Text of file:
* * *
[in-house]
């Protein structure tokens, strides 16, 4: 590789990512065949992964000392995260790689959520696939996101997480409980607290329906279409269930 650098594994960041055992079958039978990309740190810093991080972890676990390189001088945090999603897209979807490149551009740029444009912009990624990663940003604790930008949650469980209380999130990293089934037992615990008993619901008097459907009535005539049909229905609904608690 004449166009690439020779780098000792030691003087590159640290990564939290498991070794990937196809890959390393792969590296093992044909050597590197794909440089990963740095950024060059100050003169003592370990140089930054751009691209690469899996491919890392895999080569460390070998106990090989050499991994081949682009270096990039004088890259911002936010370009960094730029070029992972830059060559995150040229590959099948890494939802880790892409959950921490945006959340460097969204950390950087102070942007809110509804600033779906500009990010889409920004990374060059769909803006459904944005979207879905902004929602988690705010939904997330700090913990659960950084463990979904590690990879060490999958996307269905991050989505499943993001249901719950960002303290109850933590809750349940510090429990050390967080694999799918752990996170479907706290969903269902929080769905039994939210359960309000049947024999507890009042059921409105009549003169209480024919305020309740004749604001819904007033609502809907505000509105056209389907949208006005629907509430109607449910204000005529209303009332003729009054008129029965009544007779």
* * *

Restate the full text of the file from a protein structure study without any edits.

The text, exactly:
[in-house]
């Protein structure tokens, strides 16, 4: 590789990512065949992964000392995260790689959520696939996101997480409980607290329906279409269930 650098594994960041055992079958039978990309740190810093991080972890676990390189001088945090999603897209979807490149551009740029444009912009990624990663940003604790930008949650469980209380999130990293089934037992615990008993619901008097459907009535005539049909229905609904608690 004449166009690439020779780098000792030691003087590159640290990564939290498991070794990937196809890959390393792969590296093992044909050597590197794909440089990963740095950024060059100050003169003592370990140089930054751009691209690469899996491919890392895999080569460390070998106990090989050499991994081949682009270096990039004088890259911002936010370009960094730029070029992972830059060559995150040229590959099948890494939802880790892409959950921490945006959340460097969204950390950087102070942007809110509804600033779906500009990010889409920004990374060059769909803006459904944005979207879905902004929602988690705010939904997330700090913990659960950084463990979904590690990879060490999958996307269905991050989505499943993001249901719950960002303290109850933590809750349940510090429990050390967080694999799918752990996170479907706290969903269902929080769905039994939210359960309000049947024999507890009042059921409105009549003169209480024919305020309740004749604001819904007033609502809907505000509105056209389907949208006005629907509430109607449910204000005529209303009332003729009054008129029965009544007779």